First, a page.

Tick Protection for Dogs and Cats in Lubbock, TX

Tick Protection for Dogs and Cats
in Lubbock

While mosquitoes are better known for transmitting diseases and being a major annoyance, ticks are becoming more and more of a problem throughout the country as well. And due to the rising tick population, tick-borne diseases are also more prevalent. Our animal hospital offers preventatives that protect dogs and cats against ticks in addition to mosquitoes, fleas, and intestinal parasites, so don’t hesitate to stock up to keep your pet safe. Below are tick protection and prevention tips for both your and your pets. If you have any questions, give us a call at (806) 792-8387.

Ticks You Can Find in Lubbock

In most cases, ticks are not a serious danger and will not transmit disease when they bite. However, there are several species of tick that can infect dogs, cats, and humans with harmful diseases.

  • Brown dog tick
  • American dog tick
  • Lone Star tick
  • Deer tick/blacklegged tick

The Most Common Tick-Borne Diseases

Reports of Lyme disease and other diseases are increasing here in Texas. Overall, the most common (and dangerous) tick-borne diseases include:

  • Lyme disease: Lyme disease is caused by bacteria carried by the deer tick. Symptoms in pets include fever, lethargy, inflamed joints, and lameness. Humans that become infected can develop bull’s eye-type rashes on their skin, severe headache, fever, and fatigue. Lyme disease can be fatal if left untreated.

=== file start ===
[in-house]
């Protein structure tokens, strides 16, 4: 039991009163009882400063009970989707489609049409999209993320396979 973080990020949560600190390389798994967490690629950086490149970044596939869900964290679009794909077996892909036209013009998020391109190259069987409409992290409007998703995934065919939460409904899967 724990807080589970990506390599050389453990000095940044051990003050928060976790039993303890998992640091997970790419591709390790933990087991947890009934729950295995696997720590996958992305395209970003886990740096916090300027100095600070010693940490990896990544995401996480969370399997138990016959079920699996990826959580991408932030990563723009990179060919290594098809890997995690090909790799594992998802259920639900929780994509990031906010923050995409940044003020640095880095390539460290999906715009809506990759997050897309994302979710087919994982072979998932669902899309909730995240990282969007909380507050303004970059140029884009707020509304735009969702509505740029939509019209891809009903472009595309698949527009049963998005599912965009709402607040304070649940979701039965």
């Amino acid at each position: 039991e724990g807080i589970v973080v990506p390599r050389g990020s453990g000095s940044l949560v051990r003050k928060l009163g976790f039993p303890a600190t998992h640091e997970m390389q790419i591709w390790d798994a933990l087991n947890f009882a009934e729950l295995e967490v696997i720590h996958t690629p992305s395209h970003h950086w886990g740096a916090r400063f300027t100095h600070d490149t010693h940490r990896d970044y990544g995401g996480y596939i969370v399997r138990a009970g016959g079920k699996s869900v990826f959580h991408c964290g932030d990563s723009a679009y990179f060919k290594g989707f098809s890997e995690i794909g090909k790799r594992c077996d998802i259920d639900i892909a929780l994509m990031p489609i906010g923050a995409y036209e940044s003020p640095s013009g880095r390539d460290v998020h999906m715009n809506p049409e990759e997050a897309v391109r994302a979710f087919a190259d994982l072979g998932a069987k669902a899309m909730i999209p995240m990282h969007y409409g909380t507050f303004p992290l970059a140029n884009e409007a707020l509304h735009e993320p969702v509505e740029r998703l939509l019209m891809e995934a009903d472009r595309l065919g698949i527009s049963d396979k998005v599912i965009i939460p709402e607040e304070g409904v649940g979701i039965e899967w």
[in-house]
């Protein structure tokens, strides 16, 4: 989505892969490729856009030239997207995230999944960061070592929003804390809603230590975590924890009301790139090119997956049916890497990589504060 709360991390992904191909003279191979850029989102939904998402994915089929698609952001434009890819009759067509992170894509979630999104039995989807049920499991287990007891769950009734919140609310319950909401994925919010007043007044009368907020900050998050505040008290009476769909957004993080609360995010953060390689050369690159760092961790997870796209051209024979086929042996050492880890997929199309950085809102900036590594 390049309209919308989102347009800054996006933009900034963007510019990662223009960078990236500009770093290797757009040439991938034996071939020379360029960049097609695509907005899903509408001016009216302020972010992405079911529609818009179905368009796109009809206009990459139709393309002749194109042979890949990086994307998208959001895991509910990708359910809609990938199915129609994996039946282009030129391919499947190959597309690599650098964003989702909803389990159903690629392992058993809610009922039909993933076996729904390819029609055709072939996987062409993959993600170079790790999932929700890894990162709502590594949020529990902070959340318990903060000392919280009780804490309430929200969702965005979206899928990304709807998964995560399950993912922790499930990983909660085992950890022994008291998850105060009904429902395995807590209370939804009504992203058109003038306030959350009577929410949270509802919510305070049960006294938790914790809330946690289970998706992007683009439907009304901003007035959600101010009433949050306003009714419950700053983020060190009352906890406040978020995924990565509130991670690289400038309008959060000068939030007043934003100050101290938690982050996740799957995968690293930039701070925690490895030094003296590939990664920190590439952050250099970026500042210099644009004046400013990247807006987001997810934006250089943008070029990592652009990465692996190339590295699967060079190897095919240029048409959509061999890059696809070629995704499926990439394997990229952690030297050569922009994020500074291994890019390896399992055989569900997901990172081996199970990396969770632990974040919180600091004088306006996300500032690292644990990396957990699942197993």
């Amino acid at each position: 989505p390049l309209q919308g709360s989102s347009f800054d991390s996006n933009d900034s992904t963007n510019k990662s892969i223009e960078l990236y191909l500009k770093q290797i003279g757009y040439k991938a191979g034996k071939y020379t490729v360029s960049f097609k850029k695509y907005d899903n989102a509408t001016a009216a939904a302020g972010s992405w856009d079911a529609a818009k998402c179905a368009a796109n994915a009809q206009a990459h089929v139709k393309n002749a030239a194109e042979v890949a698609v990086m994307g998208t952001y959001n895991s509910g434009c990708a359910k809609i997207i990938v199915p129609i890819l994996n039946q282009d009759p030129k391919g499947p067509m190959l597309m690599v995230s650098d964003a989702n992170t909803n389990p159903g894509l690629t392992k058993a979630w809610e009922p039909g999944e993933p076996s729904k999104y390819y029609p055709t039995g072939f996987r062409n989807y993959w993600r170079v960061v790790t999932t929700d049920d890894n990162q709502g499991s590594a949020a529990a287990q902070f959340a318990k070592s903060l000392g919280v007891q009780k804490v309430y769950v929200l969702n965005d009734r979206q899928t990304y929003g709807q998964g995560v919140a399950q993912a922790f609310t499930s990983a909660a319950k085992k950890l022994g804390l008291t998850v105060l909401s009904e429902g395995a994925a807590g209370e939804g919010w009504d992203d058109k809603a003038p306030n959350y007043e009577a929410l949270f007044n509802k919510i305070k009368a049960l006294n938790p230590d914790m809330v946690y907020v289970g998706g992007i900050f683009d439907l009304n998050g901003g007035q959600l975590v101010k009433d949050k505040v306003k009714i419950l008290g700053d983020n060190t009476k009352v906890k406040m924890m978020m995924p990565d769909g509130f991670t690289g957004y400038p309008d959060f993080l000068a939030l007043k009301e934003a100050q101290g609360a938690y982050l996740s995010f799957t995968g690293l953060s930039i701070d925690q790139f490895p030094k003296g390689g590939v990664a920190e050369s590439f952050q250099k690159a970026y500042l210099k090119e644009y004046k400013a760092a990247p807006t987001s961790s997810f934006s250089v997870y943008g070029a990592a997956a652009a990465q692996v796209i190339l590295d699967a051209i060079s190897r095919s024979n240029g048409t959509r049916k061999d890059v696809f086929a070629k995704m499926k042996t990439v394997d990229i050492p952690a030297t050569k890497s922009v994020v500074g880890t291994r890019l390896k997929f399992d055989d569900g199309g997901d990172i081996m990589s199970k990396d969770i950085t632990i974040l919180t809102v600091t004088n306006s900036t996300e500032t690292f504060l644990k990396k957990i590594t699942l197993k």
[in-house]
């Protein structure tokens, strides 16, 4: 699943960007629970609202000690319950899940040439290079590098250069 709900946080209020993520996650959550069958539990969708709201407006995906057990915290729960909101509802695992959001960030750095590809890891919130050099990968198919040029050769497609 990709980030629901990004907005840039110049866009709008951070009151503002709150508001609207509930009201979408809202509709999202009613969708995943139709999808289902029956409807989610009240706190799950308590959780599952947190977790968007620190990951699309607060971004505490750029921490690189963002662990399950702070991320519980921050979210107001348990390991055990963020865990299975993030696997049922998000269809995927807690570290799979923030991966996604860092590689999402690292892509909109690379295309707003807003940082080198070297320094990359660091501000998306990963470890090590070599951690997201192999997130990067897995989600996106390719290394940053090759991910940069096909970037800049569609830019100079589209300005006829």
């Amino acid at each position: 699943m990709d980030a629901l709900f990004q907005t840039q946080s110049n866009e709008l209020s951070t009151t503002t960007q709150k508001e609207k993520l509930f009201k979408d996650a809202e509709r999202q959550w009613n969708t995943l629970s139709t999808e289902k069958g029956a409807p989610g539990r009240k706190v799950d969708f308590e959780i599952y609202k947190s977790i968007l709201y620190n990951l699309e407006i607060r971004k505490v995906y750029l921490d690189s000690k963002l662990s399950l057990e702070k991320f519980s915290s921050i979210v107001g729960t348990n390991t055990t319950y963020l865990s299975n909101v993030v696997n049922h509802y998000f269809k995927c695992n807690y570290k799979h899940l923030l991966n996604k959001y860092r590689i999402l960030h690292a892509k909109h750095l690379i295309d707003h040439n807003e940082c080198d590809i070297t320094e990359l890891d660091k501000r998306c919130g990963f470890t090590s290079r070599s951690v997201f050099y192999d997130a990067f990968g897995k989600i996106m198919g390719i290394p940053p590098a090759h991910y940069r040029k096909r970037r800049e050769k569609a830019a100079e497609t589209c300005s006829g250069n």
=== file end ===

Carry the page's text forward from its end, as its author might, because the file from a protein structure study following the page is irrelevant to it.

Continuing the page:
• Rocky Mountain Spotted Fever: Undiagnosed, Rocky Mountain Spotted Fever can be fatal for dogs and humans. It’s symptoms include fever, lack of appetite, vomiting, diarrhea, muscle or joint pain, and swelling of the face and/or legs.
  • Ehrlichiosis/anaplasmosis: Symptoms of these illnesses, which are caused by bacteria that ticks can carry, include fever, lethargy, vomiting, and weakness.

Preventing Tick Infestations and Tick Bites

  • Your pet’s primary defense against ticks is their preventative. Make sure to administer their flea, tick, and heartworm prevention on a regular basis as directed. This is especially important for outdoor cats.
  • If possible, avoid walking through low vegetation and heavily forested areas, where ticks are known to reside. Tall grasses are also great questing places for ticks. Stick to cleared pathways and keep the vegetation around your home trimmed back.
  • Wear light-colored clothing so that ticks will be easier to detect. Treat clothing in permethrin and wear a hat to cover your hair and ears. It is also helpful to tuck your shirt into your pants, and your pants into your socks.
  • Use bug spray that contains DEET.
  • Check yourself and your pet for ticks. Be thorough, because ticks are tiny and can get just about anywhere—even under your dog’s lip!

How to Remove a Tick on Your Dog or Cat

If you find a tick on yourself or your pet, don’t panic! Even if ticks can transmit disease, they often need at least 24 hours of feeding time to pass on the infection. Take a clean pair of tweezers and gently grip the tick as close to the skin as possible. Slowly pull back to ensure that the entire tick—head, mouth parts, and all—is safely removed from the skin. Wash the bite area with warm soapy water and rubbing alcohol.

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